Everything you ever wanted to know about mortgages but were afraid to ask

August 3, 2021 Icon 5 mins read
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Mortgages. Symbol of the middle class, older than steam power, and harder to get than ever. You might be asking yourself, what exactly is a mortgage? How is it different from a normal loan? How do they work? And why exactly is it so hard to get one?

This blogpost is here to explain just that.

What exactly are mortgages?

A mortgage is a loan secured against a piece of land. You must pay back according to the terms you agree with the lender. Failure to keep up with payments means that the lender can seize the land and sell it off.

Mortgages are different from other loans in that mortgages are specifically tied to the property being purchased, which is a fixed living space rather than something movable, like a car.

Mortgages are also secured against something physical. This is in contrast to unsecured loans. Lenders approve student loans on the assumption that an education will enable the borrower to pay the loan back.

In addition, a normal loan can be open-ended. Mortgages always have a fixed term, meaning they have a date by which you must pay them off.

Some people will tell you that mortgages, as a concept, date back to the Middle Ages. The word comes from a French term, “mort gage”, meaning “death pledge”. This name is because of the nature of a mortgage to ‘die’ when you pay off the debt, or you fail to meet the terms of the promise you make to the lender.

Modern mortgages, however, started in the 18th century, with the founding of the first building societies and the rise of the middle class. Working people who were reasonably well-off could borrow money to own a plot of land. This used to be something only very rich and powerful people could do. (This idea survives in the form of landlords – landlords used to be actual lords!)

The idea, however, has always stayed the same. You must make regular payments to your lender, without interruption, until you pay off the mortgage.

These days, building societies only make up about two-thirds of all mortgage lenders. Banks have got in on the action, and most first-time buyers will use mortgage brokers to find the best deal for them.

How do mortgages work?

How a mortgage works varies by the type of mortgage you’re looking to take out. In general, though, mortgages work much the same way as any loan. You borrow the money you need from the lender, and then you pay back that money in instalments over a period of time agreed at the time of borrowing, plus accrued interest.

There are many types of mortgage and ways for borrowers to pay back what they owe. Working with a broker can help borrowers find the best type of mortgage for their circumstances.

Lenders approve mortgages based on the risk the borrower presents to their business. The lender wants assurance that borrowers can pay back the money they borrow.

When you take out a mortgage, the lender will ask you to pay a deposit. The higher a deposit you can pay, the lower risk you present to the lender.

Lenders calculate this by using something called the loan-to-value ratio. The loan-to-value ratio is the amount you are borrowing divided by the appraised value of the house.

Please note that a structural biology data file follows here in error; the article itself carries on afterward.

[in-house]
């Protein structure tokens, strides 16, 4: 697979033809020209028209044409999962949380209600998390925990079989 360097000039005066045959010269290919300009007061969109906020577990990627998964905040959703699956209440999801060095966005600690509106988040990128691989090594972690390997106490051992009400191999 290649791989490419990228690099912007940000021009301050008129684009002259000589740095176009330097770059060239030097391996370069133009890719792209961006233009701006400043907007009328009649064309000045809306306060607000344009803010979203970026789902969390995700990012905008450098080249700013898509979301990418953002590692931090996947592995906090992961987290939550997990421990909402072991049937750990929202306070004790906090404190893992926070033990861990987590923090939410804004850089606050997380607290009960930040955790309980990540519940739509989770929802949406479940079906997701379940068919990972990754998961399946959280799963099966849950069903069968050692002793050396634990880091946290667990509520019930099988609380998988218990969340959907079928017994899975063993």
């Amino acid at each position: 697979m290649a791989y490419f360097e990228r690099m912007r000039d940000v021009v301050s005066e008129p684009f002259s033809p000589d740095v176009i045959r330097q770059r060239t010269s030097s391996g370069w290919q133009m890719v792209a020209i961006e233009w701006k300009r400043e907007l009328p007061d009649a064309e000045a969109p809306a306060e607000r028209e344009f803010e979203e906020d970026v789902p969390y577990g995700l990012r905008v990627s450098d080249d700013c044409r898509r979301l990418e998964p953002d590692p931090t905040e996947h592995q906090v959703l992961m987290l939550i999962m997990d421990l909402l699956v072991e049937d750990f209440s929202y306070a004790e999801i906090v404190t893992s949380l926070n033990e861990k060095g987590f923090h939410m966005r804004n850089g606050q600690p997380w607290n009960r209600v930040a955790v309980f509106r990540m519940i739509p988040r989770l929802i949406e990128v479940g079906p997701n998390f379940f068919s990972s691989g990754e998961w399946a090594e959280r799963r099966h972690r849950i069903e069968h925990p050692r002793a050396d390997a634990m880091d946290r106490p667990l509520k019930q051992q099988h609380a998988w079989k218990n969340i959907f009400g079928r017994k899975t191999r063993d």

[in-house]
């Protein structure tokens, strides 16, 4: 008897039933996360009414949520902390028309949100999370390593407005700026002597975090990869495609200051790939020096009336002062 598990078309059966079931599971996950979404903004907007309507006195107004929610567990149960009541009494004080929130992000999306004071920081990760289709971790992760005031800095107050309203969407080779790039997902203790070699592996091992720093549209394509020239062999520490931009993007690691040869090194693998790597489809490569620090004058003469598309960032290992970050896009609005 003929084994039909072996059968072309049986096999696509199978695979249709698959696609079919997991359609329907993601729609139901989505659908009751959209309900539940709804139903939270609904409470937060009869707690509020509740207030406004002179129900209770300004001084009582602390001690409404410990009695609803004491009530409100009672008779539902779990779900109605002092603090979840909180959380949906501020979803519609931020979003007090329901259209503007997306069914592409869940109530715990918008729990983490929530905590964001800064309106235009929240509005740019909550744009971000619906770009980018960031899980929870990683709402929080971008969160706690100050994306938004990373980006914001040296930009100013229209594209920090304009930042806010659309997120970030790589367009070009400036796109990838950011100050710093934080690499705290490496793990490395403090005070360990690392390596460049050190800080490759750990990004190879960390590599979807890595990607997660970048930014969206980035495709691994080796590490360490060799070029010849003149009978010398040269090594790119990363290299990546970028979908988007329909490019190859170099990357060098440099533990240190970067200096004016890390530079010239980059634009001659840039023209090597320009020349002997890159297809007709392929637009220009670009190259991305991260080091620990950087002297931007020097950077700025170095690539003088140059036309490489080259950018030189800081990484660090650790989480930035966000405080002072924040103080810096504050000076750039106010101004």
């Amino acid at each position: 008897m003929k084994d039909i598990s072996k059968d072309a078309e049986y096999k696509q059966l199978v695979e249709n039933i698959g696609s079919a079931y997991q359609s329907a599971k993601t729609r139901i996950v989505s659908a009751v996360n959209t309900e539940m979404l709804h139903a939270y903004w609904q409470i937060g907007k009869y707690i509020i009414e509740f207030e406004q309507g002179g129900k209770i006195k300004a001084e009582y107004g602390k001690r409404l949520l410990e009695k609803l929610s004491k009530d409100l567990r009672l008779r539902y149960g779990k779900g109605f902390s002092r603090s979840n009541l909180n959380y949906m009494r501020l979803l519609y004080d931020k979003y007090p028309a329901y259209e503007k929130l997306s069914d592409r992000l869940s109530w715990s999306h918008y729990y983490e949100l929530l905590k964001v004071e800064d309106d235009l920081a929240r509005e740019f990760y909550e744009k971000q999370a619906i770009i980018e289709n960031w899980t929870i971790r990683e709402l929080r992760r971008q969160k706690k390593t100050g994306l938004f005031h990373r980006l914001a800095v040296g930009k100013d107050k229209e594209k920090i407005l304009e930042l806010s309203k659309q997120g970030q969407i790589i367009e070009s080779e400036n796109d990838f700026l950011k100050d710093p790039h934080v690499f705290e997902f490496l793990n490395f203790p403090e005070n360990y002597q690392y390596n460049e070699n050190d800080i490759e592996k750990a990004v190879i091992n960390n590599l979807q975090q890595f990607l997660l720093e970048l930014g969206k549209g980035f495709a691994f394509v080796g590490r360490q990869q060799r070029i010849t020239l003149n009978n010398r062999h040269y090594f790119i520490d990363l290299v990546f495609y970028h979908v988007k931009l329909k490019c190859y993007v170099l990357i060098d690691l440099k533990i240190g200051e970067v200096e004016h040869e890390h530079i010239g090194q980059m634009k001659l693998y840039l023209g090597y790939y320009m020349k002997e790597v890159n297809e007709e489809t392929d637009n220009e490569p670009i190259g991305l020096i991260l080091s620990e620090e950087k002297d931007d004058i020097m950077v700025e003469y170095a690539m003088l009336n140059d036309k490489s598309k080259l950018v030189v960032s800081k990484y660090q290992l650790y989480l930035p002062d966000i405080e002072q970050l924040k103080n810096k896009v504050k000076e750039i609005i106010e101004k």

Average mortgage deposits vary based on factors tied to the value of the property, such as location. A house in rural Powys in East Wales will on average require a deposit of about £22,000. On the other hand, a house in Barnet in North London will on average require a deposit of around £120,000. That’s more than five times that amount. (Which?)

Why is it so hard to get a mortgage?

There are many reasons for this. Mortgages have always been tricky to get, but they’ve become harder to get in recent years.

In the 2000s, the United States subprime mortgage crisis was one of the events that led to the “credit crunch” and recession of 2008. As a result, lenders are still very unwilling and hesitant to lend to anyone that they can’t be absolutely sure is able to repay.

This is because even if your lender repossesses your house, in the event of a lending-caused housing bubble, like the one in the United States in 2005-2006, they may not be able to sell it off at its original market value. This means lenders lose money and they start to go bust.

In addition, another financial crisis means less people employed. This lowers the chances of repayments even further, causing a big negative feedback loop. So lenders would rather lend to people who they are very sure will be able to repay after stress-testing.

You may be wondering, then, why even people with steady income and good credit scores still find it an uphill struggle. Being such a high-risk loan for all involved, lenders approve mortgages based on rigorous credit checking that relies on a number of factors that goes beyond a simple credit score.

Credibble’s credit-check tool helps potential borrowers to see the deciding factors in whether or not they’ll be approved for a mortgage. You need to have an established track record of being able to pay back any credit you take out as well as an ability to support yourself and keep making payments if you lose your job.

The key point is being able to prove to lenders that you’re trustworthy.

In brief

  • Mortgages are a type of loan secured against a property.
  • They work by being paid back in regular instalments, with the stipulation that if you miss a payment, you lose your claim to ownership of the property.
  • They are hard to get because financial institutions have to be sure they will make back the money they lend out.
  • Signing up for a credit repair service like Credibble can help borrowers to lower their risk, thereby increasing their chances of being approved for a mortgage.

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Robert Edwards

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